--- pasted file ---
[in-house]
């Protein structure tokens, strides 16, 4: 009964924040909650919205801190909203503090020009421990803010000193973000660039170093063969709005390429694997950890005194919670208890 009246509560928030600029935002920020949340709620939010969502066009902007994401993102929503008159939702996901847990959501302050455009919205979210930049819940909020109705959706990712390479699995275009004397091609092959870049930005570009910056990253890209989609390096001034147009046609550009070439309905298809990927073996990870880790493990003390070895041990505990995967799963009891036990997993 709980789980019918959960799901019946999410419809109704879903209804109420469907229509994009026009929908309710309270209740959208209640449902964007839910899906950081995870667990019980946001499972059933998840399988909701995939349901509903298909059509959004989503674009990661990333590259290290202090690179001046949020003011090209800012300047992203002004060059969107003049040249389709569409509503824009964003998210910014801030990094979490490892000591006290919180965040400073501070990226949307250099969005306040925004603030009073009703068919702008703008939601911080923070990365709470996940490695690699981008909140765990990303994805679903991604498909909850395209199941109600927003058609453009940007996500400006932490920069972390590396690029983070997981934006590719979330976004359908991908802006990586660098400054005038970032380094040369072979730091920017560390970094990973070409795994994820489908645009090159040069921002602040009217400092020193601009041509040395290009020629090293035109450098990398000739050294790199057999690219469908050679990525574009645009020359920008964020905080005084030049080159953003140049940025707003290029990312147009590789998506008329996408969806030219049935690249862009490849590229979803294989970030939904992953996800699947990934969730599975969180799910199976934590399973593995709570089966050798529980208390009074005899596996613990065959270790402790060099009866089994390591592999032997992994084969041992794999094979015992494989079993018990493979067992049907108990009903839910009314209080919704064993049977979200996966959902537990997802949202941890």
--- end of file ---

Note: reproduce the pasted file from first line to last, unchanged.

[in-house]
């Protein structure tokens, strides 16, 4: 009964924040909650919205801190909203503090020009421990803010000193973000660039170093063969709005390429694997950890005194919670208890 009246509560928030600029935002920020949340709620939010969502066009902007994401993102929503008159939702996901847990959501302050455009919205979210930049819940909020109705959706990712390479699995275009004397091609092959870049930005570009910056990253890209989609390096001034147009046609550009070439309905298809990927073996990870880790493990003390070895041990505990995967799963009891036990997993 709980789980019918959960799901019946999410419809109704879903209804109420469907229509994009026009929908309710309270209740959208209640449902964007839910899906950081995870667990019980946001499972059933998840399988909701995939349901509903298909059509959004989503674009990661990333590259290290202090690179001046949020003011090209800012300047992203002004060059969107003049040249389709569409509503824009964003998210910014801030990094979490490892000591006290919180965040400073501070990226949307250099969005306040925004603030009073009703068919702008703008939601911080923070990365709470996940490695690699981008909140765990990303994805679903991604498909909850395209199941109600927003058609453009940007996500400006932490920069972390590396690029983070997981934006590719979330976004359908991908802006990586660098400054005038970032380094040369072979730091920017560390970094990973070409795994994820489908645009090159040069921002602040009217400092020193601009041509040395290009020629090293035109450098990398000739050294790199057999690219469908050679990525574009645009020359920008964020905080005084030049080159953003140049940025707003290029990312147009590789998506008329996408969806030219049935690249862009490849590229979803294989970030939904992953996800699947990934969730599975969180799910199976934590399973593995709570089966050798529980208390009074005899596996613990065959270790402790060099009866089994390591592999032997992994084969041992794999094979015992494989079993018990493979067992049907108990009903839910009314209080919704064993049977979200996966959902537990997802949202941890």